By Angel McCall CFP®
As a regular part of your family law practice, you may have created or reviewed many prenuptial agreements in the past. They have been filed away by your former client never to be looked at again unless a “situation” arises.
However, in light of the new tax law, these contracts should probably be pulled out and reviewed. Certain provisions may no longer achieve what was intended by your client. Certain terms may now be disadvantageous to the very party who sought protection in the first place.
I suggest that you contact clients who have prenuptial agreements to determine how they may be impacted by the recent tax bill. At the very least, this will be an opportunity to reinforce you as a valued resource for future work and referrals.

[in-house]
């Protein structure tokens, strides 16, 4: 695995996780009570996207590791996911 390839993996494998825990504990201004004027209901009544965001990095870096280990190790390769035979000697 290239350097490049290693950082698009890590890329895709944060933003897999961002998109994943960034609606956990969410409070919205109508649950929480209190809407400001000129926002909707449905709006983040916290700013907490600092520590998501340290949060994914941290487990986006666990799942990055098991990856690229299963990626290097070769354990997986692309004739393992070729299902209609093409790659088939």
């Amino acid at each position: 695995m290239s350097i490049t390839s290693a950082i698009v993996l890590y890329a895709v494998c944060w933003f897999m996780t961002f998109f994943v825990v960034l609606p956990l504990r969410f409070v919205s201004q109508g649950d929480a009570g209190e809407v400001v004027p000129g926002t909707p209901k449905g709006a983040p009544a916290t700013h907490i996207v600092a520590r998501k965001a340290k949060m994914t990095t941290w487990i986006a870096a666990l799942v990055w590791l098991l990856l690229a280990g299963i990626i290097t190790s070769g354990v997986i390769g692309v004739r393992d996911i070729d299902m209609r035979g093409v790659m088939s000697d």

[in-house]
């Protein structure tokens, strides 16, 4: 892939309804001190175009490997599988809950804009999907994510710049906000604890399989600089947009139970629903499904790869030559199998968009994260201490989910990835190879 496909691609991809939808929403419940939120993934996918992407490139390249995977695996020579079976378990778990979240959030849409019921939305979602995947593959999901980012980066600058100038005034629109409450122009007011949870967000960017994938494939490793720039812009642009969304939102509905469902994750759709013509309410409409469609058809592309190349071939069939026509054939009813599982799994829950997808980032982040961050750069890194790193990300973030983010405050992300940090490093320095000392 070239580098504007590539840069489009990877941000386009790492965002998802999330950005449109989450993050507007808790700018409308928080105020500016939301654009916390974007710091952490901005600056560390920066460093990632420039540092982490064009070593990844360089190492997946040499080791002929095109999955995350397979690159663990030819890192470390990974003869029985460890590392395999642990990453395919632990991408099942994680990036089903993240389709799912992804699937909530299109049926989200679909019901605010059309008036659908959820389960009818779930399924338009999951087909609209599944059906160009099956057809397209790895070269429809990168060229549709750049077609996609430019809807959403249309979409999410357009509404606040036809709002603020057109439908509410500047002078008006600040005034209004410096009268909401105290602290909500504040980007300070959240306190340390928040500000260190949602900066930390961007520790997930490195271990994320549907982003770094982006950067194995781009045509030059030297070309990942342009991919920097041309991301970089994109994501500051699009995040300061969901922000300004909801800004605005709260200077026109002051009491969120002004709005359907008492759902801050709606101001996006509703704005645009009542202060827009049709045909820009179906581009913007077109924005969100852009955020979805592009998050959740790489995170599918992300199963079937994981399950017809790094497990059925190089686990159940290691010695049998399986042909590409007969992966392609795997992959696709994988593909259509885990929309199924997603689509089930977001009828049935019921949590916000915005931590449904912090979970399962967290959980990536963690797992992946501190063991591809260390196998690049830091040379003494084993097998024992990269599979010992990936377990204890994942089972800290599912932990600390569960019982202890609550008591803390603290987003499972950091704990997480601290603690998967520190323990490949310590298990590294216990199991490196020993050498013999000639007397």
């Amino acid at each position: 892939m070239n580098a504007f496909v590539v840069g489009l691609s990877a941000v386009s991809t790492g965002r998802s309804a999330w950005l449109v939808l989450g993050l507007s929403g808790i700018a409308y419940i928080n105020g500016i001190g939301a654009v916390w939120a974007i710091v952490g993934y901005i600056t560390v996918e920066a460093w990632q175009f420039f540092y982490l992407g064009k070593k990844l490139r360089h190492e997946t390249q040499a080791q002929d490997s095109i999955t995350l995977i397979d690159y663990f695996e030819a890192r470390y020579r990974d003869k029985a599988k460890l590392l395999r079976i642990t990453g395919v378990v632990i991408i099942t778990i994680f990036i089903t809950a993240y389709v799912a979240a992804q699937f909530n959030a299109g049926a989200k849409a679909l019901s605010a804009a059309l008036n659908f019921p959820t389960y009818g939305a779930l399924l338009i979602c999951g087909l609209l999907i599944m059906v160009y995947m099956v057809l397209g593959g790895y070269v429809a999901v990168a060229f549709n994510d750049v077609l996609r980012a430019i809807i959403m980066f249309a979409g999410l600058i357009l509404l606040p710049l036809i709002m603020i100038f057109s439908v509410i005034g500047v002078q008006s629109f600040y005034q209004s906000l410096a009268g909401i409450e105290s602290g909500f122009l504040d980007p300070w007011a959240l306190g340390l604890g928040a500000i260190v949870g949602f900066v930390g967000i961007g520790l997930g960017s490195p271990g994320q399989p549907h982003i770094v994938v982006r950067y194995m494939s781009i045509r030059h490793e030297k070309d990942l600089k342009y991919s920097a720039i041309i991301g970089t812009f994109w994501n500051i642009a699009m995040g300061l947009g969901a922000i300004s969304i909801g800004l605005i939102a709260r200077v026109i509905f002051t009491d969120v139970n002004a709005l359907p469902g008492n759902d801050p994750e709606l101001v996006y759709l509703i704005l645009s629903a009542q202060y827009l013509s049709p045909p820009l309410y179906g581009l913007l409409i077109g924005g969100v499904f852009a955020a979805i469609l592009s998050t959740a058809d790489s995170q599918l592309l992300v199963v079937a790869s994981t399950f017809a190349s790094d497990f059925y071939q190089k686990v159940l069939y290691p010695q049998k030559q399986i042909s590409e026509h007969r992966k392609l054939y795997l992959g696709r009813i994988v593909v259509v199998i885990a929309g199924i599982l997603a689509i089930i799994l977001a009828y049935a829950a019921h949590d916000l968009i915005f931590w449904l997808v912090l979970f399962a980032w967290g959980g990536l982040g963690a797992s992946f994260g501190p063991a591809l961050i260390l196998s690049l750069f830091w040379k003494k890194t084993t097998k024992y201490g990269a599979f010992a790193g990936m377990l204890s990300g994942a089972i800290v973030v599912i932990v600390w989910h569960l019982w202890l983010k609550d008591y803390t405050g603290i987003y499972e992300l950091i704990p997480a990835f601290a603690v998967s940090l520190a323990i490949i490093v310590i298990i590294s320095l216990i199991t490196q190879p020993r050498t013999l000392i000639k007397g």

Most prenuptial agreements were prepared with the assumption that maintenance would always be tax deductible by the payer spouse (often this is the person who desired a prenuptial agreement for protection) who will not be bound to unfavorable terms. This could present a sizeable problem.
Barring compelling reasons to invalidate the agreement, the payer spouse may be stuck with an unanticipated burden. You and your client ultimately should determine whether modifying the existing agreement is necessary or whether a new agreement may be worthwhile. Of course, either option would require potentially reluctant participation by the recipient spouse.
But by failing to act before December 31, 2018, your client could be doomed by the very instrument that was put into place for financial protection.